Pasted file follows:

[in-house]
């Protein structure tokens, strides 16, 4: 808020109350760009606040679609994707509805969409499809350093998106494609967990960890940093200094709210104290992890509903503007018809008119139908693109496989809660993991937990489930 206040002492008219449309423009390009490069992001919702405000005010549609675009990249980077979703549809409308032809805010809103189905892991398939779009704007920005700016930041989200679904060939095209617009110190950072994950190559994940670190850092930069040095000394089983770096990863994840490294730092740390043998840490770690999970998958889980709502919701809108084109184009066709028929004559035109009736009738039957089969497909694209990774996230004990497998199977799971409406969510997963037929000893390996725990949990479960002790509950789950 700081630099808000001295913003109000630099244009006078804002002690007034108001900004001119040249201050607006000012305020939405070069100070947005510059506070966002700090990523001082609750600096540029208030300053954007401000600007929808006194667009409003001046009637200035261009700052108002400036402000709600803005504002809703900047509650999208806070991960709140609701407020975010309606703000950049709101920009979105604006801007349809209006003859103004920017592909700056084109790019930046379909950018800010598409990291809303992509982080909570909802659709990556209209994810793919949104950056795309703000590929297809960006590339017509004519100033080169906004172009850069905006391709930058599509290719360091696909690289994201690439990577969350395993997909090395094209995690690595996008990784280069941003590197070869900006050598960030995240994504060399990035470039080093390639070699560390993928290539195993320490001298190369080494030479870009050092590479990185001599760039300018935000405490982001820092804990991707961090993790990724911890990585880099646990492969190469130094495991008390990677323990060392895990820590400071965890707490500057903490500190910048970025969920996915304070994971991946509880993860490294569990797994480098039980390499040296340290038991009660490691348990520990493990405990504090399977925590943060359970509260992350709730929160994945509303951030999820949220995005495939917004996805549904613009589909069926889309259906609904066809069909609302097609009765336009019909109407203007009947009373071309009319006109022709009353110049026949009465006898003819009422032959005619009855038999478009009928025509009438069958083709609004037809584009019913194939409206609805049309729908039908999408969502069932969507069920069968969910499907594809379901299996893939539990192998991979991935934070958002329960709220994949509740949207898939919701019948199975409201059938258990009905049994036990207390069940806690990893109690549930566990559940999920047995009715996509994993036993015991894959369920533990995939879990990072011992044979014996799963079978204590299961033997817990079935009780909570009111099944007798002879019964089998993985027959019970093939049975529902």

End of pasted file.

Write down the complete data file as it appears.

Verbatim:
[in-house]
């Protein structure tokens, strides 16, 4: 808020109350760009606040679609994707509805969409499809350093998106494609967990960890940093200094709210104290992890509903503007018809008119139908693109496989809660993991937990489930 206040002492008219449309423009390009490069992001919702405000005010549609675009990249980077979703549809409308032809805010809103189905892991398939779009704007920005700016930041989200679904060939095209617009110190950072994950190559994940670190850092930069040095000394089983770096990863994840490294730092740390043998840490770690999970998958889980709502919701809108084109184009066709028929004559035109009736009738039957089969497909694209990774996230004990497998199977799971409406969510997963037929000893390996725990949990479960002790509950789950 700081630099808000001295913003109000630099244009006078804002002690007034108001900004001119040249201050607006000012305020939405070069100070947005510059506070966002700090990523001082609750600096540029208030300053954007401000600007929808006194667009409003001046009637200035261009700052108002400036402000709600803005504002809703900047509650999208806070991960709140609701407020975010309606703000950049709101920009979105604006801007349809209006003859103004920017592909700056084109790019930046379909950018800010598409990291809303992509982080909570909802659709990556209209994810793919949104950056795309703000590929297809960006590339017509004519100033080169906004172009850069905006391709930058599509290719360091696909690289994201690439990577969350395993997909090395094209995690690595996008990784280069941003590197070869900006050598960030995240994504060399990035470039080093390639070699560390993928290539195993320490001298190369080494030479870009050092590479990185001599760039300018935000405490982001820092804990991707961090993790990724911890990585880099646990492969190469130094495991008390990677323990060392895990820590400071965890707490500057903490500190910048970025969920996915304070994971991946509880993860490294569990797994480098039980390499040296340290038991009660490691348990520990493990405990504090399977925590943060359970509260992350709730929160994945509303951030999820949220995005495939917004996805549904613009589909069926889309259906609904066809069909609302097609009765336009019909109407203007009947009373071309009319006109022709009353110049026949009465006898003819009422032959005619009855038999478009009928025509009438069958083709609004037809584009019913194939409206609805049309729908039908999408969502069932969507069920069968969910499907594809379901299996893939539990192998991979991935934070958002329960709220994949509740949207898939919701019948199975409201059938258990009905049994036990207390069940806690990893109690549930566990559940999920047995009715996509994993036993015991894959369920533990995939879990990072011992044979014996799963079978204590299961033997817990079935009780909570009111099944007798002879019964089998993985027959019970093939049975529902």